HOMEGROWN-LIFE-LT-GREENWe knew the morning of April 12th that Kahlua was going to give us kids by the end of the day. Her ligaments were gone, her udder was filling and she was getting restless. She showed all the typical signs of imminent labor. We kept an eye on her throughout the morning while we did our usual spring chores – prepping and planting garden beds, harvesting artichokes, feeding animals.

By noon I decided to sit with her and soon noticed she had started having contractions. They weren’t close together so I knew I had a little bit of time. I called my friend, Brande, who has been present for all of our kiddings (it’s always great having another set of hands to help catch and clean kids), and Tom down to sit with me.

And then we waited. And waited some more. Her labor had stalled out. We were all getting restless. 8pm passed. 10pm passed. We were starting to get concerned. In the meantime I was texting goat breeder friends. Lynda at Foggy River Farm said that sometimes the stalled labor is due to a malpresented kid. Fantastic.


At 11pm Tom laid down on the ground to take a nap. Not 30 sec after covering his eyes with his hat Kahlua siddled up to him, laid down and started pushing. Well if that’s all we had to do we could have gotten this over a long time ago…

At first things seemed to be working until I saw a nose. Just a nose. Well that’s a slight problem. Yep, Lynda called it. A normal presentation is a kid in the dive position. Both legs out front with the head following. There were no legs. Just a head and Kahlua was pushing as hard as she could.

Progress seemed to be going very slow and there was no room to get a hand in. The best thing I could do was get the kid’s airway cleared so it could breathe in case the umbilical cord got pinched off and try to get that kid out carefully and quickly. I was finally able to get my hand in far enough to grab the kid and add some traction while Kahlua pushed. The next kid shot out with little problem. While being a pound larger the second kid was in the normal position and came out very easily.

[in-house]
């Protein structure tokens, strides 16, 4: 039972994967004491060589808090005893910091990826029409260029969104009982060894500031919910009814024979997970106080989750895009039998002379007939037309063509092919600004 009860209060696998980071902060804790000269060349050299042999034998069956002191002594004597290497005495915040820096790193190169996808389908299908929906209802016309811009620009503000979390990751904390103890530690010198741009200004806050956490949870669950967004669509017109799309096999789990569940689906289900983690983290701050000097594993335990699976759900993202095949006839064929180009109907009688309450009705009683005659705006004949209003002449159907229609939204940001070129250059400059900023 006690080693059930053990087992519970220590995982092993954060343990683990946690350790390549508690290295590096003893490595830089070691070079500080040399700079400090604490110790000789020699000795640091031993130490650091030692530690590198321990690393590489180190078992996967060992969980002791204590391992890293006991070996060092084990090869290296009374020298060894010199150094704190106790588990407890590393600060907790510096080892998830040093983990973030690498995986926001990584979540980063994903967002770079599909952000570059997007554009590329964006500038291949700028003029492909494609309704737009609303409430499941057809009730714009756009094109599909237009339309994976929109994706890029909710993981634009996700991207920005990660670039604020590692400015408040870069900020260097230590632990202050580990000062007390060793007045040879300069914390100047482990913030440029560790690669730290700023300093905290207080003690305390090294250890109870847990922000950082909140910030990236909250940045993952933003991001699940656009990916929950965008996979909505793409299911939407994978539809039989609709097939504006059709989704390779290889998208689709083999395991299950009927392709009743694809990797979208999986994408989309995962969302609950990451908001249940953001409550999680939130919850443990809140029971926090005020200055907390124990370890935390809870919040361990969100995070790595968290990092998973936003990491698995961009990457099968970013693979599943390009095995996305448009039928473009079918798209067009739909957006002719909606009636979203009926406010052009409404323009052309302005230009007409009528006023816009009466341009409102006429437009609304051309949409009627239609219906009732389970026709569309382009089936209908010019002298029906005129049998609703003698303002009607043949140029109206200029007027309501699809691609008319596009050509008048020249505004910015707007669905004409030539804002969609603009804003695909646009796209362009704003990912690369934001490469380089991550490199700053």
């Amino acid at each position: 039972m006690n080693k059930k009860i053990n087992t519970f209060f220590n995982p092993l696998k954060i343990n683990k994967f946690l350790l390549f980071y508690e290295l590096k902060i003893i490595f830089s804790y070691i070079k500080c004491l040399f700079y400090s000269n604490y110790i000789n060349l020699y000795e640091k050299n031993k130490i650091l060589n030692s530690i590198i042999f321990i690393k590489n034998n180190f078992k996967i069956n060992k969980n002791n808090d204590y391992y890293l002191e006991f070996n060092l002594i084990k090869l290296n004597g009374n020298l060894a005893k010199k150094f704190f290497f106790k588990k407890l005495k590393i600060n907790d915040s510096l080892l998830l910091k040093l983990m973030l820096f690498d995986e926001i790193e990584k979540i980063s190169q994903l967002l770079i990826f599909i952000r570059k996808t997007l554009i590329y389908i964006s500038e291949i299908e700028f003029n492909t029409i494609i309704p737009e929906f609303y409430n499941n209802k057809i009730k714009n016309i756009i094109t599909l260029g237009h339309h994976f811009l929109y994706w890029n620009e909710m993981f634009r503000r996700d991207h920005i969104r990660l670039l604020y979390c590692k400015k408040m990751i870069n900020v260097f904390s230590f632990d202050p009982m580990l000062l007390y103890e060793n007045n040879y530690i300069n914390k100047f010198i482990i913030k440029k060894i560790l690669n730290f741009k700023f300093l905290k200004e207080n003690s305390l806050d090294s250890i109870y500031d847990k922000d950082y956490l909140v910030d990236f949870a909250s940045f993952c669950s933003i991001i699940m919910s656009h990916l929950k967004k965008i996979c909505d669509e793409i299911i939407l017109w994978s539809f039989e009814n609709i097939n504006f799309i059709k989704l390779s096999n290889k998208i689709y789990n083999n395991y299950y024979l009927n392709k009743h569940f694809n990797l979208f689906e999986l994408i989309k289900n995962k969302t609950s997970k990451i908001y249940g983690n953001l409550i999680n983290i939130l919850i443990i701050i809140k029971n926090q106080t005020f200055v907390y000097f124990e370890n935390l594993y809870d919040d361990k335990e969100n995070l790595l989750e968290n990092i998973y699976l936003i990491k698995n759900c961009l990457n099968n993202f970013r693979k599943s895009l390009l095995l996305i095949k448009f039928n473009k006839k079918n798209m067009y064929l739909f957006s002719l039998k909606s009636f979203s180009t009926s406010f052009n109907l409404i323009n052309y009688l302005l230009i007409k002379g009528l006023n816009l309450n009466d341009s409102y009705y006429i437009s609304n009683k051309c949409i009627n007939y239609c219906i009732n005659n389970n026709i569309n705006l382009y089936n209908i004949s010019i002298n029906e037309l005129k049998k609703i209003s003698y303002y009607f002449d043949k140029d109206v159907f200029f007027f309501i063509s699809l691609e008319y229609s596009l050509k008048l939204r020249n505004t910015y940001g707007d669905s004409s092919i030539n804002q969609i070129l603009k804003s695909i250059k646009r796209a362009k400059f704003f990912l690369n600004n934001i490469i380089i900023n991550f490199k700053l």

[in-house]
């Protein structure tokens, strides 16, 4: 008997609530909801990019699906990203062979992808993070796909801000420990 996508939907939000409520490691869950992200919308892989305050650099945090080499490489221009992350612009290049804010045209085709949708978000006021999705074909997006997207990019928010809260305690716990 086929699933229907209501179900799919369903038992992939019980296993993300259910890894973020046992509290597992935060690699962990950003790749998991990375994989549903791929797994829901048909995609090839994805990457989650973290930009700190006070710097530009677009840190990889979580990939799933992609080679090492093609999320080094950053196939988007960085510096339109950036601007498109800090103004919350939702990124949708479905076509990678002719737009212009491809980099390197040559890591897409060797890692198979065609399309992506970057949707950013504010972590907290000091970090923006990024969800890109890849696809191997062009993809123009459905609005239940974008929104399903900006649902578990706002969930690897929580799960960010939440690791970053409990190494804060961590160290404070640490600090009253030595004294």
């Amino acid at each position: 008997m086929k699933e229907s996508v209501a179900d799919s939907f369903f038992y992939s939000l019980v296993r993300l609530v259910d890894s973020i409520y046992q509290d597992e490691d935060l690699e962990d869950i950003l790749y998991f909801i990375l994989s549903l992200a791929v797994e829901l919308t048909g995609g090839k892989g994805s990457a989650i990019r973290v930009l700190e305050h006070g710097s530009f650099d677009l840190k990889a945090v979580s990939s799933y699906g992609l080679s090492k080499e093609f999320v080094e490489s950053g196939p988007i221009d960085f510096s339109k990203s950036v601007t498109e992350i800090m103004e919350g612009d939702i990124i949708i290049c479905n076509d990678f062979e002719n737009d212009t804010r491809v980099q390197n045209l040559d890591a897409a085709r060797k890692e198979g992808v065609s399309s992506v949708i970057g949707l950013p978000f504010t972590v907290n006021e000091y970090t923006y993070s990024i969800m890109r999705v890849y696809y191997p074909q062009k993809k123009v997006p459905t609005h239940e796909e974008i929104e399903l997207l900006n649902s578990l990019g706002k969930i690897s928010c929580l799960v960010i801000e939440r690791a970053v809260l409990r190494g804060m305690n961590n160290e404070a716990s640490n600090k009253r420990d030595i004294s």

Both kids are healthy and growing like weeds now. But that wasn’t the end, unfortunately. Kahlua started to go off feed. We were able to get her to eat using Fortified B injections, which can act as an appetite stimulant but by Wednesday she was yawning a lot which can signal pain. She didn’t have a fever yet so we held off on giving her antibiotics and just gave her some banamine. By Thursday, however, it was clear something was going on. She was grinding her teeth and now had a fever of 104.7 (normal is 102-103.5). A quick call to UC Davis and the vet was pretty sure we were dealing with metritis (uterine infection). The first antibiotic they recommended didn’t seem to be knocking back the metritis like it should have so another call the UC Davis and they had us switch. 7 days of treatment and she was back to her normal self.

We had just over 3 weeks before we were to expect the next two does to kid. We were only hoping that they would go smoothly. Unfortunately we were very wrong.

Tuesday morning, May 5th, it was clear Maggie was going into labor. She was unusually loud and obnoxious so I put her in the kidding stall and called Brande. Her labor seemed to be progressing a lot faster than Kahlua’s labor, but I noticed something concerning. Her discharge was an abnormal color – rusty brown and opaque. Not a good sign, but nothing I could do about it while waiting.


After just a few hours Maggie started pushing. The first kid came out quickly with little problem. The second kid shot out like a bullet in the dreaded breech-butt first position. This was exactly how Maggie was born. Made me glad she got her mom’s wide rump and that the kids were pretty small. Unfortunately, my fears were realized when the back feet of a dead kid emerged. Fortunately it came out easily but being the only doeling in the bunch made it even worse.